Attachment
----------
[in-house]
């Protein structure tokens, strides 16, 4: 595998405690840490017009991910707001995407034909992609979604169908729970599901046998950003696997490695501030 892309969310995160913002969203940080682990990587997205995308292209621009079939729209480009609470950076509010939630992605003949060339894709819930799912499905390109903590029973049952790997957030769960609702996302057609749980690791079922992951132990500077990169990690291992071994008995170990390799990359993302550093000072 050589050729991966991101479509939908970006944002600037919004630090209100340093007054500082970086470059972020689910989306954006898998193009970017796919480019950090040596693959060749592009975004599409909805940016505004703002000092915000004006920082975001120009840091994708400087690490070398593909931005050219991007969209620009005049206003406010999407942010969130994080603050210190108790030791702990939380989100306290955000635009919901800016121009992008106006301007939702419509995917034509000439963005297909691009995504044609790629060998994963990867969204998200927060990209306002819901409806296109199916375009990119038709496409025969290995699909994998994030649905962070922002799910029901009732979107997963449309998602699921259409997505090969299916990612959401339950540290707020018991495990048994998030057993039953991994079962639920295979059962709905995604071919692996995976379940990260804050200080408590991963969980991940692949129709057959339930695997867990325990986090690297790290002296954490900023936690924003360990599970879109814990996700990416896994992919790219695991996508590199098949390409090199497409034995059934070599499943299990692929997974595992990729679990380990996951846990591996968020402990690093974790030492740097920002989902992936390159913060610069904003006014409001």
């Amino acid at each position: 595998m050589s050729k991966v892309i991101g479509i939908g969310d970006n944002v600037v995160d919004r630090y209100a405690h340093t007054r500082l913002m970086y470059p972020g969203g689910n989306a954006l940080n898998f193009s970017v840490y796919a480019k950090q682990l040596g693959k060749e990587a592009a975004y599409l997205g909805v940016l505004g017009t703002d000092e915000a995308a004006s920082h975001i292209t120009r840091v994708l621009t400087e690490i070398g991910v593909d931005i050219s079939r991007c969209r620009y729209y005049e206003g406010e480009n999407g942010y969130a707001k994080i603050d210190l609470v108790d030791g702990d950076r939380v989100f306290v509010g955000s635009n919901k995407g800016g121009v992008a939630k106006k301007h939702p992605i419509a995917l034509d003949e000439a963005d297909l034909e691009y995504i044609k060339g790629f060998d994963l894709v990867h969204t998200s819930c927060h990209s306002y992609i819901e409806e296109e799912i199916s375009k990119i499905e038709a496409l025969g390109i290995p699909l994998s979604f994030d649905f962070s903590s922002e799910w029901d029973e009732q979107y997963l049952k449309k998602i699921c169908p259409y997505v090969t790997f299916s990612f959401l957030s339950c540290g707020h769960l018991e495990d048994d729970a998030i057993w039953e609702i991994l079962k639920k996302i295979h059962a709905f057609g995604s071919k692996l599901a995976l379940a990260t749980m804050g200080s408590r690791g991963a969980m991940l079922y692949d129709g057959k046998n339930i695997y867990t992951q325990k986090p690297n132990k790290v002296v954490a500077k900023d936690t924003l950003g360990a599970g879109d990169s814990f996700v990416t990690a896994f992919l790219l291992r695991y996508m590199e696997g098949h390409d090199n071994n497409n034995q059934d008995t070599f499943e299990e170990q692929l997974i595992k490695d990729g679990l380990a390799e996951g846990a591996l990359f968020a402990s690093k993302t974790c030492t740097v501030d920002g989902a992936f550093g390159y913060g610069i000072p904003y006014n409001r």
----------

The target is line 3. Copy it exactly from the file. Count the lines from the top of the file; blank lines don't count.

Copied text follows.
């Amino acid at each position: 595998m050589s050729k991966v892309i991101g479509i939908g969310d970006n944002v600037v995160d919004r630090y209100a405690h340093t007054r500082l913002m970086y470059p972020g969203g689910n989306a954006l940080n898998f193009s970017v840490y796919a480019k950090q682990l040596g693959k060749e990587a592009a975004y599409l997205g909805v940016l505004g017009t703002d000092e915000a995308a004006s920082h975001i292209t120009r840091v994708l621009t400087e690490i070398g991910v593909d931005i050219s079939r991007c969209r620009y729209y005049e206003g406010e480009n999407g942010y969130a707001k994080i603050d210190l609470v108790d030791g702990d950076r939380v989100f306290v509010g955000s635009n919901k995407g800016g121009v992008a939630k106006k301007h939702p992605i419509a995917l034509d003949e000439a963005d297909l034909e691009y995504i044609k060339g790629f060998d994963l894709v990867h969204t998200s819930c927060h990209s306002y992609i819901e409806e296109e799912i199916s375009k990119i499905e038709a496409l025969g390109i290995p699909l994998s979604f994030d649905f962070s903590s922002e799910w029901d029973e009732q979107y997963l049952k449309k998602i699921c169908p259409y997505v090969t790997f299916s990612f959401l957030s339950c540290g707020h769960l018991e495990d048994d729970a998030i057993w039953e609702i991994l079962k639920k996302i295979h059962a709905f057609g995604s071919k692996l599901a995976l379940a990260t749980m804050g200080s408590r690791g991963a969980m991940l079922y692949d129709g057959k046998n339930i695997y867990t992951q325990k986090p690297n132990k790290v002296v954490a500077k900023d936690t924003l950003g360990a599970g879109d990169s814990f996700v990416t990690a896994f992919l790219l291992r695991y996508m590199e696997g098949h390409d090199n071994n497409n034995q059934d008995t070599f499943e299990e170990q692929l997974i595992k490695d990729g679990l380990a390799e996951g846990a591996l990359f968020a402990s690093k993302t974790c030492t740097v501030d920002g989902a992936f550093g390159y913060g610069i000072p904003y006014n409001r």